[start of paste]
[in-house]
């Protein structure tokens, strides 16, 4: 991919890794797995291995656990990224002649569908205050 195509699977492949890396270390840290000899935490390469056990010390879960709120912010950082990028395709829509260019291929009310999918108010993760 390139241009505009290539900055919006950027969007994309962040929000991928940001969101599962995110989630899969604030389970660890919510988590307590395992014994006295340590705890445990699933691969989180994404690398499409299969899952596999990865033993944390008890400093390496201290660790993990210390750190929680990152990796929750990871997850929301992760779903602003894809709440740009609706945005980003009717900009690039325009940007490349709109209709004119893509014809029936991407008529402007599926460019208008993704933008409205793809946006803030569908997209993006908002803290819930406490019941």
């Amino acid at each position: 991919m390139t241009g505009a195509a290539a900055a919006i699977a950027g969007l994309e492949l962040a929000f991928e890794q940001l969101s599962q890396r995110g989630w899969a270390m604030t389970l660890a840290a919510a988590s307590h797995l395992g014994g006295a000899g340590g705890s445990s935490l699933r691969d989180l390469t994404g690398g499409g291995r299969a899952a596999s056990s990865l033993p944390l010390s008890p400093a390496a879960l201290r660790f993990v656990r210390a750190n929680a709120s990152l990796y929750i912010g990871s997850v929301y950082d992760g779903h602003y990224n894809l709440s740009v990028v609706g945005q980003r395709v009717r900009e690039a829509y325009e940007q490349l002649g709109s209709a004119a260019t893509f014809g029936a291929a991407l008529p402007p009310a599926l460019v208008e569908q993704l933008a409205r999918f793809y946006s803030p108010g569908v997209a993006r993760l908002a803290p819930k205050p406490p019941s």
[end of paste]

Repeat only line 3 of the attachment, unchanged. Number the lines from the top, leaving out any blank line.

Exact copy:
């Amino acid at each position: 991919m390139t241009g505009a195509a290539a900055a919006i699977a950027g969007l994309e492949l962040a929000f991928e890794q940001l969101s599962q890396r995110g989630w899969a270390m604030t389970l660890a840290a919510a988590s307590h797995l395992g014994g006295a000899g340590g705890s445990s935490l699933r691969d989180l390469t994404g690398g499409g291995r299969a899952a596999s056990s990865l033993p944390l010390s008890p400093a390496a879960l201290r660790f993990v656990r210390a750190n929680a709120s990152l990796y929750i912010g990871s997850v929301y950082d992760g779903h602003y990224n894809l709440s740009v990028v609706g945005q980003r395709v009717r900009e690039a829509y325009e940007q490349l002649g709109s209709a004119a260019t893509f014809g029936a291929a991407l008529p402007p009310a599926l460019v208008e569908q993704l933008a409205r999918f793809y946006s803030p108010g569908v997209a993006r993760l908002a803290p819930k205050p406490p019941s």